January 22, 2024
When it comes to reentry, housing can be one of the most difficult needs to be met. Reentrants often leave the highly structured environment of prison or jail with no preparation or place to live, yet, study after study shows that unstable or nonexistent housing heightens the risk of being incarcerated again and about 10% become homeless on day one after release.
June 21, 2023
A few years ago, I put together a recidivism map that showed re-incarceration rates in Indiana counties were between 30 and 50 percent, using source data from the Indiana Department of Correction (IDOC). But after learning that IDOC only counts Indiana prison inmates who are re-incarcerated in an Indiana prison, it became obvious why the recidivism figures here were drastically lower than rates across the country.
May 8, 2023
Across the United States, approximately 1.22 million people are incarcerated in state and federal facilities. This does not include the 3000+ county jails in the U.S. that have begun to hold longer-term prisoners as well. About a half million reentrants are released every year. In Marion County, Indiana alone, annual estimated releases are about 12,000. If recidivism is the yardstick we use to measure our ability to help reentrants create a new future, it is an uncertain one.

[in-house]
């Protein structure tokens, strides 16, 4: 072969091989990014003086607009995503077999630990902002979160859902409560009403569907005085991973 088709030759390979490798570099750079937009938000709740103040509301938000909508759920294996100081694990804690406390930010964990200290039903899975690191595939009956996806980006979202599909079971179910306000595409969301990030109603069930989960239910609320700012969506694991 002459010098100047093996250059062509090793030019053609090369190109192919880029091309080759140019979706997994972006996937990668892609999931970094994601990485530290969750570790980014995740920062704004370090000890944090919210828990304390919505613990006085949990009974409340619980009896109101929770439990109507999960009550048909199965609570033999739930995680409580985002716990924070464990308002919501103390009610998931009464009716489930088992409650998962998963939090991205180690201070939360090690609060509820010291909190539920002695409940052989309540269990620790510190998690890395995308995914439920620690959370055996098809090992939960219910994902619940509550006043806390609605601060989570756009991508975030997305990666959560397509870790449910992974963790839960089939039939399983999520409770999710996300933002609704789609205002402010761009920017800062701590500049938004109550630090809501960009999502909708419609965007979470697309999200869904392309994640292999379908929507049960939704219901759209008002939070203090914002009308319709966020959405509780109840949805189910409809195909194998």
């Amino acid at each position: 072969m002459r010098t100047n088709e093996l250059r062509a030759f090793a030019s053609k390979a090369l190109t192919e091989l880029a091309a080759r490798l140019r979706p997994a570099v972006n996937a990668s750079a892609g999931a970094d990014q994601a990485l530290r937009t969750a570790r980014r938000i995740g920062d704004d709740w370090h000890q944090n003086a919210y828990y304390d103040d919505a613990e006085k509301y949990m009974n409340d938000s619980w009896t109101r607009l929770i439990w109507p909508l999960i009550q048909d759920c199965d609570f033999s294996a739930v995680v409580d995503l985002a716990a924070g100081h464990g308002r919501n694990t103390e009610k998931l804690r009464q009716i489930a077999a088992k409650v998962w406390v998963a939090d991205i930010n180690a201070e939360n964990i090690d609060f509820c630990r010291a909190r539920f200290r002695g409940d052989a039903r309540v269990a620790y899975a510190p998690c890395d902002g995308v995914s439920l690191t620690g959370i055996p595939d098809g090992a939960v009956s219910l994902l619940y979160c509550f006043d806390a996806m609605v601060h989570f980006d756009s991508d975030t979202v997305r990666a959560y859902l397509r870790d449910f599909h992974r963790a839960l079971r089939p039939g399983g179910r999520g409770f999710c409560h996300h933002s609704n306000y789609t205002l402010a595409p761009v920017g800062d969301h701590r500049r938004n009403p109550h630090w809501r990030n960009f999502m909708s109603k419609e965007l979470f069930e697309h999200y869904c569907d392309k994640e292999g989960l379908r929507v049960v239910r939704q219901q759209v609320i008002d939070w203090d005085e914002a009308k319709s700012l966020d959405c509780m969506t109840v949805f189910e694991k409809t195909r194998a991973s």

March 21, 2023
Click here for a full size version of the graphic.When you hear that 75 percent of the juveniles in prison come from fatherless homes, an alarm goes off. There is absolutely a tie between the lack of a father in the home and kids who get sent to prison. Here in Indianapolis, Fathers & Families Center offers a few more statistics: With a father in the home, a child is 75 percent less likely to have a teen birth, and 80 percent less likely to spend time in jail. People who think fathers are irrelevant just have their heads in the sand.
February 24, 2020
Taxpayers pay millions to keep lawbreakers off the street, yet when the courts decide these folks are ready to be released, they often find themselves in situations that tend to send them right back behind bars. Recidivism serves no one, and while repeat criminals must be incarcerated, too many go back to prison due to technical violations not crimes. In the picture, left, Lena Hackett, CEO of Community Solutions is explaining a graph that breaks down into percentages those who returned to jail or prison for various reasons. The smaller blue portions of the bars represent the recidivism percentage of those who committed a new crime and were reincarcerated. But that much larger gold portion represents those who are returned to prison because they have violated technicalities of their release as set out by a judge...